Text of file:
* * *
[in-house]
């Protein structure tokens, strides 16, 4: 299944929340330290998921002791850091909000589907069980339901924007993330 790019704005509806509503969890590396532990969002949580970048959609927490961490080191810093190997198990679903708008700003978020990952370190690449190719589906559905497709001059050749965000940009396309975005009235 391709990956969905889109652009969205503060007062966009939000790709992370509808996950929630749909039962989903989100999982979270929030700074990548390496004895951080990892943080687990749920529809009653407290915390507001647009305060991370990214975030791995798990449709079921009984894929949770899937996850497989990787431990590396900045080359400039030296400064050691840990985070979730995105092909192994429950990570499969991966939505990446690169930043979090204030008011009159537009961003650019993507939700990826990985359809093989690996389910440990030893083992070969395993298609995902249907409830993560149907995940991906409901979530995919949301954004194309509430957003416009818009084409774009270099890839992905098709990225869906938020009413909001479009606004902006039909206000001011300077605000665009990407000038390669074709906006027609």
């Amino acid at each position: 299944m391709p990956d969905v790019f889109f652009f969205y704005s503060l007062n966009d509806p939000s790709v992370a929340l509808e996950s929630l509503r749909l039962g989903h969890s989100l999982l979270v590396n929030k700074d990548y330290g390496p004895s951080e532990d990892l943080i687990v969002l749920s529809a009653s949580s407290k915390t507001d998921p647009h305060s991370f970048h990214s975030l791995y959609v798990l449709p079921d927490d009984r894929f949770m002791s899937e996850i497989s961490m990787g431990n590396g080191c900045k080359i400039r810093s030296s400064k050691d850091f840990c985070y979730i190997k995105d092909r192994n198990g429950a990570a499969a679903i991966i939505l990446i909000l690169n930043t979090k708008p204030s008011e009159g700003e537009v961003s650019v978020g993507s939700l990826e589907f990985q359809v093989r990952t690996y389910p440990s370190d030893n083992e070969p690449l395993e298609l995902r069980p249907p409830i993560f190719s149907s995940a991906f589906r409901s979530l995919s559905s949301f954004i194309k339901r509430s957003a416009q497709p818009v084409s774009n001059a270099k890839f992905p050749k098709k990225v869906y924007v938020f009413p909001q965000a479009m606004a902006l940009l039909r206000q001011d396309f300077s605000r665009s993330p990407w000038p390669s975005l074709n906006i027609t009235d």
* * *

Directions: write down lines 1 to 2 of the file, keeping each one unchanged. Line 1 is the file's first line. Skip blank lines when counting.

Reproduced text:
[in-house]
């Protein structure tokens, strides 16, 4: 299944929340330290998921002791850091909000589907069980339901924007993330 790019704005509806509503969890590396532990969002949580970048959609927490961490080191810093190997198990679903708008700003978020990952370190690449190719589906559905497709001059050749965000940009396309975005009235 391709990956969905889109652009969205503060007062966009939000790709992370509808996950929630749909039962989903989100999982979270929030700074990548390496004895951080990892943080687990749920529809009653407290915390507001647009305060991370990214975030791995798990449709079921009984894929949770899937996850497989990787431990590396900045080359400039030296400064050691840990985070979730995105092909192994429950990570499969991966939505990446690169930043979090204030008011009159537009961003650019993507939700990826990985359809093989690996389910440990030893083992070969395993298609995902249907409830993560149907995940991906409901979530995919949301954004194309509430957003416009818009084409774009270099890839992905098709990225869906938020009413909001479009606004902006039909206000001011300077605000665009990407000038390669074709906006027609």